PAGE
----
Tax scams take many different forms. Recently, the most common scams are phone calls and emails from thieves who pretend to be from the IRS. They use the IRS name, logo or a fake website to try to steal your money. They may try to steal your identity too. Here are several tips from the IRS to help you avoid being a victim of these tax scams:

The real IRS will not:

  • Initiate contact with you by phone, email, text or social media to ask for your personal or financial information.
  • Call you and demand immediate payment. The IRS will not call about taxes you owe without first mailing you a bill.
  • Require that you pay your taxes a certain way. For example, telling you to pay with a prepaid debit card.

Be wary if you get a phone call from someone who claims to be from the IRS and demands that you pay immediately. Here are some steps you can take to avoid and stop these scams.

If you don't owe taxes or have no reason to think that you do:

  • Contact the Treasury Inspector General for Tax Administration. Use TIGTA's "IRS Impersonation Scam Reporting" web page to report the incident.
  • You should also report it to the Federal Trade Commission. Use the "FTC Complaint Assistant" on FTC.gov. Please add "IRS Telephone Scam" to the comments of your report.

If you think you may owe taxes:

  • Ask for a call back number and an employee badge number.
  • Call the IRS at 800-829-1040. IRS employees can help you.

In most cases, an IRS phishing scam is an unsolicited, bogus email that claims to come from the IRS. They often use fake refunds, phony tax bills, or threats of an audit. Some emails link to sham websites that look real. The scammers' goal is to lure victims to give up their personal and financial information. If they get what they're after, they use it to steal a victim's money and their identity.

If you get a ‘phishing' email, the IRS offers this advice:

  • Don't reply to the message.
  • Don't give out your personal or financial information.
  • Forward the email to phishing@irs.gov. Then delete it.
  • Don't open any attachments or click on any links. They may have malicious code that will infect your computer.

Stay alert to scams that use the IRS as a lure. More information on how to report phishing or phone scams is available on IRS.gov.

To learn about TaxAct's security and privacy policies, visit our Security Center.

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Upcoming Tax Dates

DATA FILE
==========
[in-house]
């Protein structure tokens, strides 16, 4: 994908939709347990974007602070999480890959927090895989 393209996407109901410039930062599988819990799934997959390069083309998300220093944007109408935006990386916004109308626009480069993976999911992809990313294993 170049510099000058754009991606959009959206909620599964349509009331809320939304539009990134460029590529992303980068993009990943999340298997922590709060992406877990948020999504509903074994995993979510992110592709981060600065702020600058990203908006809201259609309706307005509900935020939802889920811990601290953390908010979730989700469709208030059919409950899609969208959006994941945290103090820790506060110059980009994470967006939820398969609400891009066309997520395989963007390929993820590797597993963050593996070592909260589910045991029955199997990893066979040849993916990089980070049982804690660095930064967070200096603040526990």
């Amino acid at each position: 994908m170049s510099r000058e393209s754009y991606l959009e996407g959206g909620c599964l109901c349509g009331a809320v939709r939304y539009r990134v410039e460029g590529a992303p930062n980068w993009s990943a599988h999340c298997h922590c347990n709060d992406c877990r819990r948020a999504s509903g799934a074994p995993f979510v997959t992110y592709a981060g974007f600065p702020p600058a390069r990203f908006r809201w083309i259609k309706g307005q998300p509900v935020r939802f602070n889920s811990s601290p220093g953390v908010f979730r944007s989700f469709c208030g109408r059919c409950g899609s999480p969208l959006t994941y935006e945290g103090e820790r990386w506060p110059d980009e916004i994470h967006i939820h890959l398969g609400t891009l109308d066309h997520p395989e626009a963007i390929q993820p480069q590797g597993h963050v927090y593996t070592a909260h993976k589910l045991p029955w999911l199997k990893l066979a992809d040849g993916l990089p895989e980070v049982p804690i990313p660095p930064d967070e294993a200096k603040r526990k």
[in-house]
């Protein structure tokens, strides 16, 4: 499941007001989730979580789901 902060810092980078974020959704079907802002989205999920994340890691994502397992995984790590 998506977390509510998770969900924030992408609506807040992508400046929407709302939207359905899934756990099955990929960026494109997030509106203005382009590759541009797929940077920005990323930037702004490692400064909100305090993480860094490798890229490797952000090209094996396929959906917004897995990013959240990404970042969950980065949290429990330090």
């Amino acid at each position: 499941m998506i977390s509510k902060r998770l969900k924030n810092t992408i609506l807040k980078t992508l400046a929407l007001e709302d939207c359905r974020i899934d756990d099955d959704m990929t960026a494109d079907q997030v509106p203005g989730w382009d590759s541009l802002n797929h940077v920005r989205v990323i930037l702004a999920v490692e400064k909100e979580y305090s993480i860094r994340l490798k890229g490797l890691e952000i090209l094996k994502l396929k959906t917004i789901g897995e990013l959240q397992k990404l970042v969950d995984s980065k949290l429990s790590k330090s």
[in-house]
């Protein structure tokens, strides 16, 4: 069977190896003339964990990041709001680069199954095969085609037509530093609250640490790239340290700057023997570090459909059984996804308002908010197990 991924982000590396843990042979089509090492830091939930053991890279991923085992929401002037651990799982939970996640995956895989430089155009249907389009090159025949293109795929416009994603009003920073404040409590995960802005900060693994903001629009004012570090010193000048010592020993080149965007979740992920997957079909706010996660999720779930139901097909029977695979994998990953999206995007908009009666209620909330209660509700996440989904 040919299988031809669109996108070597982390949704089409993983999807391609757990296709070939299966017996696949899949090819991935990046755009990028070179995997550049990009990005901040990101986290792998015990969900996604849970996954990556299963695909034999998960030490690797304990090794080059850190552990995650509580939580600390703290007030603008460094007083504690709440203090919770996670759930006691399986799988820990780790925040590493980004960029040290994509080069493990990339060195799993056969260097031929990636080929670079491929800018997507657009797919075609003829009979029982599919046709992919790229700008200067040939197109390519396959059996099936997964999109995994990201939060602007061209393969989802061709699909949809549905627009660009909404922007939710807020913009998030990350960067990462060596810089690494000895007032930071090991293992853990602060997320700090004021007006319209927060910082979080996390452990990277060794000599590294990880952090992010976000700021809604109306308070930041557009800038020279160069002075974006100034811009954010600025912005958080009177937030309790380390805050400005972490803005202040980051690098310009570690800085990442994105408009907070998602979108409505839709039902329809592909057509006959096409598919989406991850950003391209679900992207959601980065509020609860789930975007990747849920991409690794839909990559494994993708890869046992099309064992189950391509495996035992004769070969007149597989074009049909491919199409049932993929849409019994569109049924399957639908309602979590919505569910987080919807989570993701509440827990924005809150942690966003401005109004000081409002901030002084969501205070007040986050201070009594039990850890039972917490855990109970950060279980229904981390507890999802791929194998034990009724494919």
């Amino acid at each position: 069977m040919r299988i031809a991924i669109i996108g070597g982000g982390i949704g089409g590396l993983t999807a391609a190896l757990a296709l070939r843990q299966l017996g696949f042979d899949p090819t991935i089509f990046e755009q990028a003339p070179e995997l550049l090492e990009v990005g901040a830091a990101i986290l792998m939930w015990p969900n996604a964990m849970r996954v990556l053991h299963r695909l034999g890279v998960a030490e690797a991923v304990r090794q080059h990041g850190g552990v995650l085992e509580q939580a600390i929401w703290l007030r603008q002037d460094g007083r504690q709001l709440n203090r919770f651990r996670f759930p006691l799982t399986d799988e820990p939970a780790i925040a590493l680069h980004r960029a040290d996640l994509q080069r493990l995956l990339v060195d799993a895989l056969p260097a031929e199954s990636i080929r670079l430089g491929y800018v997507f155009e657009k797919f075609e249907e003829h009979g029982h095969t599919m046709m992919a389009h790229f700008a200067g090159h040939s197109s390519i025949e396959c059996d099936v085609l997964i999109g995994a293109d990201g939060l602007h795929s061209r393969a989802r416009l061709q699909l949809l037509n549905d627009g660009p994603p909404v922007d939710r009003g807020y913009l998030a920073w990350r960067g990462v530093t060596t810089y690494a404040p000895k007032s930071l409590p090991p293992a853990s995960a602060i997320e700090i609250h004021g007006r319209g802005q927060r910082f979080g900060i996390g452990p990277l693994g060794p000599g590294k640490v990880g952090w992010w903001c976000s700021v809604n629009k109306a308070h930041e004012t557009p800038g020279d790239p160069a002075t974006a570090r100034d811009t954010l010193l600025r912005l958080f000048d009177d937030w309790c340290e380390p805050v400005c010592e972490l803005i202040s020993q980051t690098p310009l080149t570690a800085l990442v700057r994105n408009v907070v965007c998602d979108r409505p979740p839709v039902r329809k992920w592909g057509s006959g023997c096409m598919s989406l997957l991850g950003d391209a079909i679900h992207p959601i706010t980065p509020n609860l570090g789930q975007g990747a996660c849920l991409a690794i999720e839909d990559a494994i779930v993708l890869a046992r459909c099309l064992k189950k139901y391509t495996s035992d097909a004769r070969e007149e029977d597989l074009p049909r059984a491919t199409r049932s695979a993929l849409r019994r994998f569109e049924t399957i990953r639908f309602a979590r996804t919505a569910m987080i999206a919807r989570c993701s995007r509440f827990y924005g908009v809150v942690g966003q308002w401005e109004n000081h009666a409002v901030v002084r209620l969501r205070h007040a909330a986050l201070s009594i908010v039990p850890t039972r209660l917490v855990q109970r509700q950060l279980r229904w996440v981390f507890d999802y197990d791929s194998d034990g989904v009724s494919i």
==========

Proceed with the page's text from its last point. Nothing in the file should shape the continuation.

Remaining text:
June 10 — Communications and air transportation taxes under the alternative method.
Deposit the tax included in amounts billed or tickets sold during the first 15 days of May.

June 12 — Employees who work for tips
If you received $20 or more in tips during May, report them to your employer Details

June 14 — Regular method taxes
Deposit the tax for the last 16 days of May.

June 15 — Individuals
If you are a U.S. citizen or resident alien living and working (or on military duty) outside the United States and Puerto Rico, file Form 1040 and pay any tax, interest, and penalties due. If you want additional time to file your return, file Form 4868 to obtain 4 additional months to file Details

June 15 — Individuals
Make a payment of your 2017 estimated tax if you are not paying your income tax for the year through withholding (or will not pay in enough tax that way). Use Form 1040-ES. This is the second installment Details

June 15 — Corporations
Deposit the second installment of estimated income tax for 2017 Details

June 15 — Social security, Medicare, and withheld income tax
If the monthly deposit rule applies, deposit the tax for payments in May

June 15 — Nonpayroll withholding
If the monthly deposit rule applies, deposit the tax for payments in May.

June 27 — Communications and air transportation taxes under the alternative method.
Deposit the tax included in amounts billed or tickets sold during the first 16 days of May.

June 29 — Regular method taxes
Deposit the tax for the first 15 days of June.

June 30 — Wagering tax
File Form 730 and pay the tax on wagers accepted during May.

June 30 — Floor stocks tax for ozone depleting chemicals
(IRS No. 20). Deposit the tax for January 1, 2017.

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